5. Command Interface and Method Chaining

Short description:

When using the boolean and string functions, the command is returned as a generic with the declared options. This approach has pros and cons. It's easy to write and familiar to those experienced with CLI frameworks. However, it can be verbose and less idiomatic, making it difficult for newcomers to understand. Additionally, it has poor tooling integration. For example, TypeScript may not catch unused options in the action callback.

Then, as soon as we call boolean, this time the command is a generic with a check property that is a boolean. And then, once we call the string function, the command is returned as a generic with both check and require. And finally, when we have action, it just takes a callback that accepts the option bag as parameter and returns void.

By doing that, we allow TypeScript to properly infer when we are passing the action callback that the OPITIZ type is composed of the option that we declared earlier. To do that, it's very simple, really. This is all that we need.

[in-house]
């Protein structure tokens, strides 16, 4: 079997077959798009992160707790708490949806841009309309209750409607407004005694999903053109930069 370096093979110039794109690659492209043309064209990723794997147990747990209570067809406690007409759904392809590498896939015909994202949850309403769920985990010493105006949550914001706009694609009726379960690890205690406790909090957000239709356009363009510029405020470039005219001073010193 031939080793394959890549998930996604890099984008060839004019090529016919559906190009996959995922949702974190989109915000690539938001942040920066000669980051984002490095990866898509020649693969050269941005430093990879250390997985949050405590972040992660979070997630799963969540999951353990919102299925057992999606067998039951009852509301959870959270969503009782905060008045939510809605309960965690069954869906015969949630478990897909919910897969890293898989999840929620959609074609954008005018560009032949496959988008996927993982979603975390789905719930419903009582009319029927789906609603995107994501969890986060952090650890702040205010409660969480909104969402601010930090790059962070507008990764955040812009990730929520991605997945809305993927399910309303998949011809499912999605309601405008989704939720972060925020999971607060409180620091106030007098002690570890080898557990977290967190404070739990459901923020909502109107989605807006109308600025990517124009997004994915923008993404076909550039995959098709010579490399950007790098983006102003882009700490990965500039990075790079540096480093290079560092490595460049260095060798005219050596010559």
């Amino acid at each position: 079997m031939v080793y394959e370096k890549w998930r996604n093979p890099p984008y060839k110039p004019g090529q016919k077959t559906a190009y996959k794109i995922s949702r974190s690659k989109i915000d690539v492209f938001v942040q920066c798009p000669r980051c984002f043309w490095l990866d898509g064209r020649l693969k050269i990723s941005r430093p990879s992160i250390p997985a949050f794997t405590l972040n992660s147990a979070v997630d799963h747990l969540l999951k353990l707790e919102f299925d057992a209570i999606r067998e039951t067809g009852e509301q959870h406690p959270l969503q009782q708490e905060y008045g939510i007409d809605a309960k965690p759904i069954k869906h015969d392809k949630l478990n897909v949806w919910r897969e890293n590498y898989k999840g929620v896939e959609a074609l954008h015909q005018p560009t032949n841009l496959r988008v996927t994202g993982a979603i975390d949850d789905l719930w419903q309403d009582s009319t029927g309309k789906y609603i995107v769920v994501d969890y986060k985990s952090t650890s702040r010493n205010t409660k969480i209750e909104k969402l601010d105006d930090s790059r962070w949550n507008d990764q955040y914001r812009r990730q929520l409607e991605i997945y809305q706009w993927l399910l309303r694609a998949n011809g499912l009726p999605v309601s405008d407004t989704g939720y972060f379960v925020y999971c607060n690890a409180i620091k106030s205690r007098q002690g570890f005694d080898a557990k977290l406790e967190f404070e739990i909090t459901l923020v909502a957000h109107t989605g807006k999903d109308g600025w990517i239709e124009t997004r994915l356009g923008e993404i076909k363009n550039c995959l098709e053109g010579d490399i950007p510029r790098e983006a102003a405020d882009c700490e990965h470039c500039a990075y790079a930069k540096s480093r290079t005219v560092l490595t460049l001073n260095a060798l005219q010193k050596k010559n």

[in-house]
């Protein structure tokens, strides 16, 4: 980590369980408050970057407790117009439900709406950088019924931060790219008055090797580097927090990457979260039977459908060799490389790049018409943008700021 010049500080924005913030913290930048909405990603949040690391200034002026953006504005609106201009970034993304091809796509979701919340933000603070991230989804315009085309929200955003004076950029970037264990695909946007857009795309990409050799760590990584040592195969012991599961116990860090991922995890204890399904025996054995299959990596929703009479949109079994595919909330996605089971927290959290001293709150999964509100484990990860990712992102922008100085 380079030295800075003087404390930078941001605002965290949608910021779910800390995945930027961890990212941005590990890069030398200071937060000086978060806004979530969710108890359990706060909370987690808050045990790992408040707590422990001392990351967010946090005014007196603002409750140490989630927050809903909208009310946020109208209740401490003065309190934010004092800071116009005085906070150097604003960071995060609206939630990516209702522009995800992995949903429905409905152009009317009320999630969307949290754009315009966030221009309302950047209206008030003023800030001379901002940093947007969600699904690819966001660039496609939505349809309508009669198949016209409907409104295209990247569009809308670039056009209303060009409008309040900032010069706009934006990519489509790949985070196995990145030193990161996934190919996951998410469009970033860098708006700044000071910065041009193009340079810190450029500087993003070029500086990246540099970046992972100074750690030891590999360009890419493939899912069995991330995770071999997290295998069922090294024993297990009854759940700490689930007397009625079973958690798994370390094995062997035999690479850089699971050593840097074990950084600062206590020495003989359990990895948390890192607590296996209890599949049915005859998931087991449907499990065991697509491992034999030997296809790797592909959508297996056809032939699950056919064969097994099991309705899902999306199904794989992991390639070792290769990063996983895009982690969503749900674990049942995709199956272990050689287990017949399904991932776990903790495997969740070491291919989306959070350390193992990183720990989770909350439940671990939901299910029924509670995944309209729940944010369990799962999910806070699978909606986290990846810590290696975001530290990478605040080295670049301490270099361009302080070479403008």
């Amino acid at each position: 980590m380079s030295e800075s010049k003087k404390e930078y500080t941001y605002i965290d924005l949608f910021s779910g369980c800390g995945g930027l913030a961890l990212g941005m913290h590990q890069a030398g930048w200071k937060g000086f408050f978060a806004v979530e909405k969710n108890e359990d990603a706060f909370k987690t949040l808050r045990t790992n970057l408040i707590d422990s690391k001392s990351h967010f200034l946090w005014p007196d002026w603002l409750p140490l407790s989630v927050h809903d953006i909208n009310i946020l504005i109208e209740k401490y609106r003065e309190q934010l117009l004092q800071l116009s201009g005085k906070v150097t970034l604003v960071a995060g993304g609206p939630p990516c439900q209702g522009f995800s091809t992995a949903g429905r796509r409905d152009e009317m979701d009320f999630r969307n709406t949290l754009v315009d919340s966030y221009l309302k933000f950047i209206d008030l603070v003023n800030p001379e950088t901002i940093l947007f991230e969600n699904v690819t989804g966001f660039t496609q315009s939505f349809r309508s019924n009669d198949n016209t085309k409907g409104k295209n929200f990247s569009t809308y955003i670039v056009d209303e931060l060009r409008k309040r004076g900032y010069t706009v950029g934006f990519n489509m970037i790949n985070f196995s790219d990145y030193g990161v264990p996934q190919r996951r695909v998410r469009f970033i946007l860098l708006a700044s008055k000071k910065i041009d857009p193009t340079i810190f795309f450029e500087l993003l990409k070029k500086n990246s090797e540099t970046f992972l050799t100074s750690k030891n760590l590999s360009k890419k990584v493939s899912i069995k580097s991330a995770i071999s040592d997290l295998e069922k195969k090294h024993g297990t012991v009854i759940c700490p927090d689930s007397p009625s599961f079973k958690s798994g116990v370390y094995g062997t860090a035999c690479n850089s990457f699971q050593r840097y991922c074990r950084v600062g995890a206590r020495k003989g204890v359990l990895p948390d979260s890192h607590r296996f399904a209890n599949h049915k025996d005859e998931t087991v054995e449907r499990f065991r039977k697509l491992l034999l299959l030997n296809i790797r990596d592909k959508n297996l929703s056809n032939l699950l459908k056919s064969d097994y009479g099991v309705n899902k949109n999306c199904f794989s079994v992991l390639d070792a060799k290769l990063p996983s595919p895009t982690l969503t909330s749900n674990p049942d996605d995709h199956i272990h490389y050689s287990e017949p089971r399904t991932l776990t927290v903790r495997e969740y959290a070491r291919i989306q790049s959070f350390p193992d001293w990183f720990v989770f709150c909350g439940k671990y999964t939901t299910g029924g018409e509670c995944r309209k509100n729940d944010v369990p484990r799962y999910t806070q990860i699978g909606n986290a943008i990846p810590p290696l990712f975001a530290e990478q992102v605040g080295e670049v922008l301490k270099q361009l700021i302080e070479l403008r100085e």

So we have our command interface with its generic type, which defaults on void, and we declare both Boolean and string as a function that takes a literal string as parameter. We even use some kind of string concatenation as types, because a recent version of TypeScript supports it. And each time we call either Boolean or string, we return the same command type, except that we are extending it to now include the newly declared option. And finally, we have the action function that, as we mentioned, just lets TypeScript infer the type of OPDs based on the generic itself.